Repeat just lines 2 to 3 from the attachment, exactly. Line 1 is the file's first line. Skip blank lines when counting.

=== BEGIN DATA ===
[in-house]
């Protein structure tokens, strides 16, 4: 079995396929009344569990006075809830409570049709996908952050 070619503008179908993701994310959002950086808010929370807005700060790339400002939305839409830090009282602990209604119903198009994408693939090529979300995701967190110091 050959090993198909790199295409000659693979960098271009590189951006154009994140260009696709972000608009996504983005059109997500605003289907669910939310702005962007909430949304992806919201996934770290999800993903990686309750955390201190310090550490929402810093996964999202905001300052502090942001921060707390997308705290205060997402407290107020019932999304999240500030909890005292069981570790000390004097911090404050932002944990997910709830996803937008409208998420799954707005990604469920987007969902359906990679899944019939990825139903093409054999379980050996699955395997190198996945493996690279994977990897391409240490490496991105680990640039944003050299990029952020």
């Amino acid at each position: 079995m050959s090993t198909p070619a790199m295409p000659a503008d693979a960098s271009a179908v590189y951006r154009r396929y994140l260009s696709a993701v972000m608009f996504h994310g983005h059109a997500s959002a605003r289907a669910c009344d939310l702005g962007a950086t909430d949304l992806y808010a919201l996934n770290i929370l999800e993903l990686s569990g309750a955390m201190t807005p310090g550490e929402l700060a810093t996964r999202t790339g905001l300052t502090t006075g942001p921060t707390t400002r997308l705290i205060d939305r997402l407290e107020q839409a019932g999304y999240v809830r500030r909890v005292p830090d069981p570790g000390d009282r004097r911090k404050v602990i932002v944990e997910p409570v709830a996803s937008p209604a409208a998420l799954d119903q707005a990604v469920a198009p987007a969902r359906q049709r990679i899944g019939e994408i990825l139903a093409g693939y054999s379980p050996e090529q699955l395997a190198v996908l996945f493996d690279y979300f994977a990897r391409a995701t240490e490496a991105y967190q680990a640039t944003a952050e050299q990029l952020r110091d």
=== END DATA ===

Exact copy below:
């Protein structure tokens, strides 16, 4: 079995396929009344569990006075809830409570049709996908952050 070619503008179908993701994310959002950086808010929370807005700060790339400002939305839409830090009282602990209604119903198009994408693939090529979300995701967190110091 050959090993198909790199295409000659693979960098271009590189951006154009994140260009696709972000608009996504983005059109997500605003289907669910939310702005962007909430949304992806919201996934770290999800993903990686309750955390201190310090550490929402810093996964999202905001300052502090942001921060707390997308705290205060997402407290107020019932999304999240500030909890005292069981570790000390004097911090404050932002944990997910709830996803937008409208998420799954707005990604469920987007969902359906990679899944019939990825139903093409054999379980050996699955395997190198996945493996690279994977990897391409240490490496991105680990640039944003050299990029952020």
């Amino acid at each position: 079995m050959s090993t198909p070619a790199m295409p000659a503008d693979a960098s271009a179908v590189y951006r154009r396929y994140l260009s696709a993701v972000m608009f996504h994310g983005h059109a997500s959002a605003r289907a669910c009344d939310l702005g962007a950086t909430d949304l992806y808010a919201l996934n770290i929370l999800e993903l990686s569990g309750a955390m201190t807005p310090g550490e929402l700060a810093t996964r999202t790339g905001l300052t502090t006075g942001p921060t707390t400002r997308l705290i205060d939305r997402l407290e107020q839409a019932g999304y999240v809830r500030r909890v005292p830090d069981p570790g000390d009282r004097r911090k404050v602990i932002v944990e997910p409570v709830a996803s937008p209604a409208a998420l799954d119903q707005a990604v469920a198009p987007a969902r359906q049709r990679i899944g019939e994408i990825l139903a093409g693939y054999s379980p050996e090529q699955l395997a190198v996908l996945f493996d690279y979300f994977a990897r391409a995701t240490e490496a991105y967190q680990a640039t944003a952050e050299q990029l952020r110091d």